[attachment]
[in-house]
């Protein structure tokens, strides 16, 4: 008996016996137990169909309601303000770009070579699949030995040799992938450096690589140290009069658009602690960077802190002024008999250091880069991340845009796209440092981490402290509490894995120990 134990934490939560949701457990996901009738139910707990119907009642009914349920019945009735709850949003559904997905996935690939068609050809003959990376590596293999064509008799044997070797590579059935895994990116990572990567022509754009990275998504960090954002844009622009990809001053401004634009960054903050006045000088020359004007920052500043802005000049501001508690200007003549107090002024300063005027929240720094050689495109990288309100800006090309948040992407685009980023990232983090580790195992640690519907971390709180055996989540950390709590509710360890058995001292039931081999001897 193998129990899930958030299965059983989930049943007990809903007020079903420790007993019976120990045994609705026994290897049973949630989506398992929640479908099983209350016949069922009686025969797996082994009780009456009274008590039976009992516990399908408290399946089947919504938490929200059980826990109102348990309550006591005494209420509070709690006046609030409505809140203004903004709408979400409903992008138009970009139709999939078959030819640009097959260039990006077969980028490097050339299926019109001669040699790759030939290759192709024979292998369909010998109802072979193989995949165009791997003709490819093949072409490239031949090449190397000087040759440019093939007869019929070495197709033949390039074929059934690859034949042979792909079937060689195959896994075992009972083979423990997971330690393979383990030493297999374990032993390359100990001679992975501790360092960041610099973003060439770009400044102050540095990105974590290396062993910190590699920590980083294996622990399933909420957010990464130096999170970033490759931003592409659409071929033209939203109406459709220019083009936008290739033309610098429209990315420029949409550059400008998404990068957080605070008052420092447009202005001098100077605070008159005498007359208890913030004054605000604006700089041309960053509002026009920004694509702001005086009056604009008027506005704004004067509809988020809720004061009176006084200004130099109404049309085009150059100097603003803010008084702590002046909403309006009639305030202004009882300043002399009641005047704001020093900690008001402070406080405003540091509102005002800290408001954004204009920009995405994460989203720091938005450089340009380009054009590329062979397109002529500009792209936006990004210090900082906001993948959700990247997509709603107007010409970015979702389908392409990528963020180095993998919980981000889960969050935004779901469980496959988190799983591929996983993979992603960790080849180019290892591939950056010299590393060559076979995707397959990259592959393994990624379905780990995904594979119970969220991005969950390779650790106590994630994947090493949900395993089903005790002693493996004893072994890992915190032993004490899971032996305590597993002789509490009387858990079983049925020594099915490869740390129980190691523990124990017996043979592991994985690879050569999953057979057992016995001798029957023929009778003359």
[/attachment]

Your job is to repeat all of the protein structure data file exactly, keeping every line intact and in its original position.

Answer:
[in-house]
């Protein structure tokens, strides 16, 4: 008996016996137990169909309601303000770009070579699949030995040799992938450096690589140290009069658009602690960077802190002024008999250091880069991340845009796209440092981490402290509490894995120990 134990934490939560949701457990996901009738139910707990119907009642009914349920019945009735709850949003559904997905996935690939068609050809003959990376590596293999064509008799044997070797590579059935895994990116990572990567022509754009990275998504960090954002844009622009990809001053401004634009960054903050006045000088020359004007920052500043802005000049501001508690200007003549107090002024300063005027929240720094050689495109990288309100800006090309948040992407685009980023990232983090580790195992640690519907971390709180055996989540950390709590509710360890058995001292039931081999001897 193998129990899930958030299965059983989930049943007990809903007020079903420790007993019976120990045994609705026994290897049973949630989506398992929640479908099983209350016949069922009686025969797996082994009780009456009274008590039976009992516990399908408290399946089947919504938490929200059980826990109102348990309550006591005494209420509070709690006046609030409505809140203004903004709408979400409903992008138009970009139709999939078959030819640009097959260039990006077969980028490097050339299926019109001669040699790759030939290759192709024979292998369909010998109802072979193989995949165009791997003709490819093949072409490239031949090449190397000087040759440019093939007869019929070495197709033949390039074929059934690859034949042979792909079937060689195959896994075992009972083979423990997971330690393979383990030493297999374990032993390359100990001679992975501790360092960041610099973003060439770009400044102050540095990105974590290396062993910190590699920590980083294996622990399933909420957010990464130096999170970033490759931003592409659409071929033209939203109406459709220019083009936008290739033309610098429209990315420029949409550059400008998404990068957080605070008052420092447009202005001098100077605070008159005498007359208890913030004054605000604006700089041309960053509002026009920004694509702001005086009056604009008027506005704004004067509809988020809720004061009176006084200004130099109404049309085009150059100097603003803010008084702590002046909403309006009639305030202004009882300043002399009641005047704001020093900690008001402070406080405003540091509102005002800290408001954004204009920009995405994460989203720091938005450089340009380009054009590329062979397109002529500009792209936006990004210090900082906001993948959700990247997509709603107007010409970015979702389908392409990528963020180095993998919980981000889960969050935004779901469980496959988190799983591929996983993979992603960790080849180019290892591939950056010299590393060559076979995707397959990259592959393994990624379905780990995904594979119970969220991005969950390779650790106590994630994947090493949900395993089903005790002693493996004893072994890992915190032993004490899971032996305590597993002789509490009387858990079983049925020594099915490869740390129980190691523990124990017996043979592991994985690879050569999953057979057992016995001798029957023929009778003359």